(Phys.org) —More smartphones, more smartphone apps, and more busy smartphone users downloading apps have become attractive magnets for malware agents. A new category has grown up, not just general malware software but "mobile malware" and it continues to grow. Users have their own headaches when victimized and so do businesses. A sobering example of mobile malware surfaced this year at the Black Hat security event in August, where a Georgia Institute of Technology team showed how iPhones could be compromised with a charger, performing actions such as adding apps on the device without the user's permission. Interestingly, if that put a whammy into people's emotional feelings about phone chargers as a necessary evil, they may soon find themselves switching views in seeing chargers as a saving grace.
A Virginia-based company, Kaprica Security, is set to introduce a smartphone scanner in the form of, all things, a charger. Skorpion, as the charger is named, will provide relatively easy protection because the device will scan for malware while the phone is powering up. The setup is no more complicated than plugging in Skorpion and plugging the phone into the charger. In doing so, Skorpion will scan for malware, viruses and malicious rootkits, The process consists of three basic parts, quick scan, deep scan, and a report of the results via the company's web interface.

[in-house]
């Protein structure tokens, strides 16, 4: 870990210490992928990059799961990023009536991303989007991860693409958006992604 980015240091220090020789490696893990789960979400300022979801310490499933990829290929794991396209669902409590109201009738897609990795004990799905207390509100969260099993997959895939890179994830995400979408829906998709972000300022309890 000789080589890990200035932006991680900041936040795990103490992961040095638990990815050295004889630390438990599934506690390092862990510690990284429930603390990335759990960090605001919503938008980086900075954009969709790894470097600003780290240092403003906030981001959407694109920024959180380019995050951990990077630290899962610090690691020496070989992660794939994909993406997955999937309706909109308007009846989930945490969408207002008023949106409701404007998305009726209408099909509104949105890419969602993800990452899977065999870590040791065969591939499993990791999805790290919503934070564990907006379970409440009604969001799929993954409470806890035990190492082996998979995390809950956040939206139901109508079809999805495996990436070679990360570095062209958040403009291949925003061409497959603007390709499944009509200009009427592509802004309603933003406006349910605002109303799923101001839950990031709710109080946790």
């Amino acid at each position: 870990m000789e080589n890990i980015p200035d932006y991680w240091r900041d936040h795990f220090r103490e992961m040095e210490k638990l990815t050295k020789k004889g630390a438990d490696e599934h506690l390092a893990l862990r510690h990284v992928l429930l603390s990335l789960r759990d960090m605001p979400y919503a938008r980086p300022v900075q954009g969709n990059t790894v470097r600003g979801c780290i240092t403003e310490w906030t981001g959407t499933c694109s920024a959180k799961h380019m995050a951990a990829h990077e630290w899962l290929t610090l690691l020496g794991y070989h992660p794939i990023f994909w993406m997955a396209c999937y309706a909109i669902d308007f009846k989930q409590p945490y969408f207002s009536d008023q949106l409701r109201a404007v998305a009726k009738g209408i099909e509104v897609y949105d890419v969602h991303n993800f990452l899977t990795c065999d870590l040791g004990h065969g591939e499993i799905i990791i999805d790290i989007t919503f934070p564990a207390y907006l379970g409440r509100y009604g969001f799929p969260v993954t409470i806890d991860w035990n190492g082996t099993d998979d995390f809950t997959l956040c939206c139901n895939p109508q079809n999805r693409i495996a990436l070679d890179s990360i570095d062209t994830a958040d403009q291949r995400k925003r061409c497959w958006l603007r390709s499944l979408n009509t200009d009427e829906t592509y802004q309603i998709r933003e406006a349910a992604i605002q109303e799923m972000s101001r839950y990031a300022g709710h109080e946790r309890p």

The company has a slogan of "Being secure is as easy as charging your phone." The product differentiation lies in the fact that it is physically separate from your smartphone, to raise the level of protection. The user gets to inspect the phone without having to rely on the phone for malware detection. Apps for catching malware may not succeed in identify the types that sit silently without the user aware that anything unusual is going on.
With Skorpion, if malicious behavior is identified, the charger lights up with a red LED alert while its green light means no problems have been found. The company's web interface identifies and reports on any malicious content and how "clean" the mobile device is. The interface keeps up with stats guides on what actions to take if the phone is compromised. Scan results can be shared with the user's company IT department.
According to a report in MIT Technology Review, Kaprica's Skorpion will be co-branded with Belkin and will sell this year or early 2014. The charger will sell to enterprise customers for about $65. Customers paying monthly subscription fees of $3 to $4 will receive added features. Kaprica CEO Doug Britton was formerly a manager at Lockheed and focused on cyber-security research.
Explore further: Georgia Tech uncovers iOS security weaknesses